Nausicaä of the Valley of the Wind

Nausicaä of the Valley of the Wind is a pre-Ghibli Hayao Miyazaki movie set in a post-apocalyptic kingdom bordering a toxic jungle.

Though watching the dubbed version is less than ideal (having an anime character speak like Shia LaBeouf is bizarre), Mark Hamill and Patrick Stewart fit easily into a universe that already resembles a cross between Star Wars and Dune. Dogfights, warrior princesses and giant insects fill the screen, underpinned by an invasion from an industrialised military force. Coupled with the central theme of nature’s capacity to crush arrogant humans, the 1984 sci-fi could hardly be more relevant.

Even back then Miyazaki’s ideas feel fully formed and mature, concerning Japan’s nuclear trauma and mankind’s survival depending on a peaceful communion with nature. Characters who favour bioweapons suffer the natural consequences, but they are not outright villains so much as fools in a land of moral complexity. One of the few signs of age is the coarser animation compared to Studio Ghibli, nonetheless lending an appropriate rawness to the harsh environments. Likewise the proggy score suits the surreal surroundings, with its pre-Avatar flights around luminous jungles and proto-Pokémon fox-squirrel companion.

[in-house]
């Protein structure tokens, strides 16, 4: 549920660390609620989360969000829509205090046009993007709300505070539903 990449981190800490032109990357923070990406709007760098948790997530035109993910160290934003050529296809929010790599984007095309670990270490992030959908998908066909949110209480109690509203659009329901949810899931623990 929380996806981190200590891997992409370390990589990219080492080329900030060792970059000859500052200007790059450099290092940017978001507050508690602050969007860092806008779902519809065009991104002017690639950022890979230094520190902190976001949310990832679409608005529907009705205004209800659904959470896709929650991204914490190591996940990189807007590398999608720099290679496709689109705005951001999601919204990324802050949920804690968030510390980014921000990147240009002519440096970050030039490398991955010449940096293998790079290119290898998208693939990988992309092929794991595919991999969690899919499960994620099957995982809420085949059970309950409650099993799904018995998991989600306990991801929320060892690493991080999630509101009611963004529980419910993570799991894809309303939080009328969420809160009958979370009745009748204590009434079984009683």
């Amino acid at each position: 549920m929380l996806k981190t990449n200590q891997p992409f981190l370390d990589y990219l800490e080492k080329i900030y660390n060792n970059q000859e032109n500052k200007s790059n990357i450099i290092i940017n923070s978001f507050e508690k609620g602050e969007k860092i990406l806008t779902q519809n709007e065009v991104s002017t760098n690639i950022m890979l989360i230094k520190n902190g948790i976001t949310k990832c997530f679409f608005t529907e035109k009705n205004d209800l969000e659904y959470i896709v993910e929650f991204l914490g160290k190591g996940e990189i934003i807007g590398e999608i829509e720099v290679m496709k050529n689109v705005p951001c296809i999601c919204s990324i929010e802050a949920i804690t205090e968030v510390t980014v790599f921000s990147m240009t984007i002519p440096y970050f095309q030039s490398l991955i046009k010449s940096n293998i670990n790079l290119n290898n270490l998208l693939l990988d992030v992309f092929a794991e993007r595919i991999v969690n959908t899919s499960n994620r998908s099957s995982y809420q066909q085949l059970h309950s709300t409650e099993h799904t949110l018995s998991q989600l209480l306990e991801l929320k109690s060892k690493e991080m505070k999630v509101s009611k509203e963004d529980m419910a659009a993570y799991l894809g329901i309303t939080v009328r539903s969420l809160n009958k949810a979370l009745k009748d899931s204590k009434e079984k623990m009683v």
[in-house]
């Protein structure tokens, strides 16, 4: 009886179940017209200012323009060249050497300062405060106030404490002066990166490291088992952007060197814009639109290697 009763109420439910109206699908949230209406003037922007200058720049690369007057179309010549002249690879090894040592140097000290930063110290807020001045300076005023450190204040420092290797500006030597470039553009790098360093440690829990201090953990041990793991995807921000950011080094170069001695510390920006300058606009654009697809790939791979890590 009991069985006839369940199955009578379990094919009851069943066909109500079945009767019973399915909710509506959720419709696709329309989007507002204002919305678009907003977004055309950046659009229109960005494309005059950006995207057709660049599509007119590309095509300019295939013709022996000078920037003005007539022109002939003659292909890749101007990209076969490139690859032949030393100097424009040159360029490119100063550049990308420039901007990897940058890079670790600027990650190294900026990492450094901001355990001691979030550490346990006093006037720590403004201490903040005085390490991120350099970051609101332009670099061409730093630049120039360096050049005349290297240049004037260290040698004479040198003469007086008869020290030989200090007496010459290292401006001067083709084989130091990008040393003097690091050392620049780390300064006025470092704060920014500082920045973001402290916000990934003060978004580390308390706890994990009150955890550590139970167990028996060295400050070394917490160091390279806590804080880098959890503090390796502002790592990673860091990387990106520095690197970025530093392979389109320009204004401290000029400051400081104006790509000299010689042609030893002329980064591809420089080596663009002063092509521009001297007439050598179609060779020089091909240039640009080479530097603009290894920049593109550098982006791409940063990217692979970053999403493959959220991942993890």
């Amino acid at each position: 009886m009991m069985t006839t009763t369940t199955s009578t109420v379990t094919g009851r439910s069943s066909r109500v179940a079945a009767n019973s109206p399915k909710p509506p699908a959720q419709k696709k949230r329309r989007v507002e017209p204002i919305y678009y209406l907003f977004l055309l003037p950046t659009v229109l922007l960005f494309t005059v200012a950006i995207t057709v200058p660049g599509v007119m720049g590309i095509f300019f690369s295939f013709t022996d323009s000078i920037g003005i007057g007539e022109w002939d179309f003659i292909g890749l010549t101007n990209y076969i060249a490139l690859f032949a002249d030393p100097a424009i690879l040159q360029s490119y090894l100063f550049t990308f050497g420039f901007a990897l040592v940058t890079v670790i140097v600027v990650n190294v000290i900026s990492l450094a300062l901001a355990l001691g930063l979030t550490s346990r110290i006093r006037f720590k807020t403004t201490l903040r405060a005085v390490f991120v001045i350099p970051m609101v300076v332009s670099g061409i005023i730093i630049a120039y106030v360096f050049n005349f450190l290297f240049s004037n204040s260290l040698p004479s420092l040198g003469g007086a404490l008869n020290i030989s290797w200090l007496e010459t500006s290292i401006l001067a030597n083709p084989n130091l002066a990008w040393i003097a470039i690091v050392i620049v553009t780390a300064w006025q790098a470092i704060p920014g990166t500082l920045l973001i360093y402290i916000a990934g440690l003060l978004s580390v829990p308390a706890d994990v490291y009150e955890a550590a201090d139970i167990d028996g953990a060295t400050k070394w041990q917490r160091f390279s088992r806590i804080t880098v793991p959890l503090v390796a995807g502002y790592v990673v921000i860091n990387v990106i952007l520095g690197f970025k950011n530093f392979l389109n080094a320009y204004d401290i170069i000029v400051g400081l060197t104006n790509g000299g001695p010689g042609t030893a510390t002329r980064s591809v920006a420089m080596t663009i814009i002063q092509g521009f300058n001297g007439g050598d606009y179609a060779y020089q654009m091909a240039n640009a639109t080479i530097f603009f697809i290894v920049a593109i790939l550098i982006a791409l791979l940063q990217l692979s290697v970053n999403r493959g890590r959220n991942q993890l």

Miyazaki would grow as a filmmaker (and ditch the emphasis on his teenage heroines’ bodies), while never losing the humanity and ecology that soar across his worlds so rich in wonder and light. That sense of hope glides us through Nausicaä‘s dark valleys, opening our eyes to the way war scars the planet and its people alike. It is a stunning adventure that suffers only in comparison to Princess Mononoke.

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